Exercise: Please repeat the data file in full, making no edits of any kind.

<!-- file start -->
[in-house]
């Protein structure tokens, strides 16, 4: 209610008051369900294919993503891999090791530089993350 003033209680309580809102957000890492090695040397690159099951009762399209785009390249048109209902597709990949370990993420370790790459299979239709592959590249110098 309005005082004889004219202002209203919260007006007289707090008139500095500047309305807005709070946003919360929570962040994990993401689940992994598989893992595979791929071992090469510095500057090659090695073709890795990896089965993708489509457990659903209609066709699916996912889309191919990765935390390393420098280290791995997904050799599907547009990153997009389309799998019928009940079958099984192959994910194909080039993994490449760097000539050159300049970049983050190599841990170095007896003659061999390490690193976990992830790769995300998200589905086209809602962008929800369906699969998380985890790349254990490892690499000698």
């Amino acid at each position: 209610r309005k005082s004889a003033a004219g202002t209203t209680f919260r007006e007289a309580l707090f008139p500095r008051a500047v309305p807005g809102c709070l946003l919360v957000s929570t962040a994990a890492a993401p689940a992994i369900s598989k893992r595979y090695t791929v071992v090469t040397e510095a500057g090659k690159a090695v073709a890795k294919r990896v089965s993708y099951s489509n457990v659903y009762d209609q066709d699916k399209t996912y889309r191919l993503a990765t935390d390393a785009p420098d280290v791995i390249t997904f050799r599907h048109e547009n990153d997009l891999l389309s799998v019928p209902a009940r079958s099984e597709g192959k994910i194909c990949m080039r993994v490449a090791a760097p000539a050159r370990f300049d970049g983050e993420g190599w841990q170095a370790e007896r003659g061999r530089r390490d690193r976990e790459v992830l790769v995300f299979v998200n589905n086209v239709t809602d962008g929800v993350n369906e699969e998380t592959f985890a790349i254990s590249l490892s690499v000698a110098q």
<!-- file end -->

[in-house]
């Protein structure tokens, strides 16, 4: 209610008051369900294919993503891999090791530089993350 003033209680309580809102957000890492090695040397690159099951009762399209785009390249048109209902597709990949370990993420370790790459299979239709592959590249110098 309005005082004889004219202002209203919260007006007289707090008139500095500047309305807005709070946003919360929570962040994990993401689940992994598989893992595979791929071992090469510095500057090659090695073709890795990896089965993708489509457990659903209609066709699916996912889309191919990765935390390393420098280290791995997904050799599907547009990153997009389309799998019928009940079958099984192959994910194909080039993994490449760097000539050159300049970049983050190599841990170095007896003659061999390490690193976990992830790769995300998200589905086209809602962008929800369906699969998380985890790349254990490892690499000698």
């Amino acid at each position: 209610r309005k005082s004889a003033a004219g202002t209203t209680f919260r007006e007289a309580l707090f008139p500095r008051a500047v309305p807005g809102c709070l946003l919360v957000s929570t962040a994990a890492a993401p689940a992994i369900s598989k893992r595979y090695t791929v071992v090469t040397e510095a500057g090659k690159a090695v073709a890795k294919r990896v089965s993708y099951s489509n457990v659903y009762d209609q066709d699916k399209t996912y889309r191919l993503a990765t935390d390393a785009p420098d280290v791995i390249t997904f050799r599907h048109e547009n990153d997009l891999l389309s799998v019928p209902a009940r079958s099984e597709g192959k994910i194909c990949m080039r993994v490449a090791a760097p000539a050159r370990f300049d970049g983050e993420g190599w841990q170095a370790e007896r003659g061999r530089r390490d690193r976990e790459v992830l790769v995300f299979v998200n589905n086209v239709t809602d962008g929800v993350n369906e699969e998380t592959f985890a790349i254990s590249l490892s690499v000698a110098q």